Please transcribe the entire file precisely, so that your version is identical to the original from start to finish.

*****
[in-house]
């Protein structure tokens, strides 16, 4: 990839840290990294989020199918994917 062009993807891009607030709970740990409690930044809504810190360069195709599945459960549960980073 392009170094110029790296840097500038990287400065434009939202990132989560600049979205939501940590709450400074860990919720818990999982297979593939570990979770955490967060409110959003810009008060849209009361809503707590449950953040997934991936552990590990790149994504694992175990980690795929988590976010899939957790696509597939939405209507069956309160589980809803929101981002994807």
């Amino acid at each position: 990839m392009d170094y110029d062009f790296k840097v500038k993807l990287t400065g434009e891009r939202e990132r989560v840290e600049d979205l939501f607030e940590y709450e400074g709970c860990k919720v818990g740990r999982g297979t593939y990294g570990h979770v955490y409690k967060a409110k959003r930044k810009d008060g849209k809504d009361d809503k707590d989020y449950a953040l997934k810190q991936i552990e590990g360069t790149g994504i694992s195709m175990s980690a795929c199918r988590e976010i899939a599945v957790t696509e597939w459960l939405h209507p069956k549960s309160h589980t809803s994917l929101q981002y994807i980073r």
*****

[in-house]
């Protein structure tokens, strides 16, 4: 990839840290990294989020199918994917 062009993807891009607030709970740990409690930044809504810190360069195709599945459960549960980073 392009170094110029790296840097500038990287400065434009939202990132989560600049979205939501940590709450400074860990919720818990999982297979593939570990979770955490967060409110959003810009008060849209009361809503707590449950953040997934991936552990590990790149994504694992175990980690795929988590976010899939957790696509597939939405209507069956309160589980809803929101981002994807």
């Amino acid at each position: 990839m392009d170094y110029d062009f790296k840097v500038k993807l990287t400065g434009e891009r939202e990132r989560v840290e600049d979205l939501f607030e940590y709450e400074g709970c860990k919720v818990g740990r999982g297979t593939y990294g570990h979770v955490y409690k967060a409110k959003r930044k810009d008060g849209k809504d009361d809503k707590d989020y449950a953040l997934k810190q991936i552990e590990g360069t790149g994504i694992s195709m175990s980690a795929c199918r988590e976010i899939a599945v957790t696509e597939w459960l939405h209507p069956k549960s309160h589980t809803s994917l929101q981002y994807i980073r």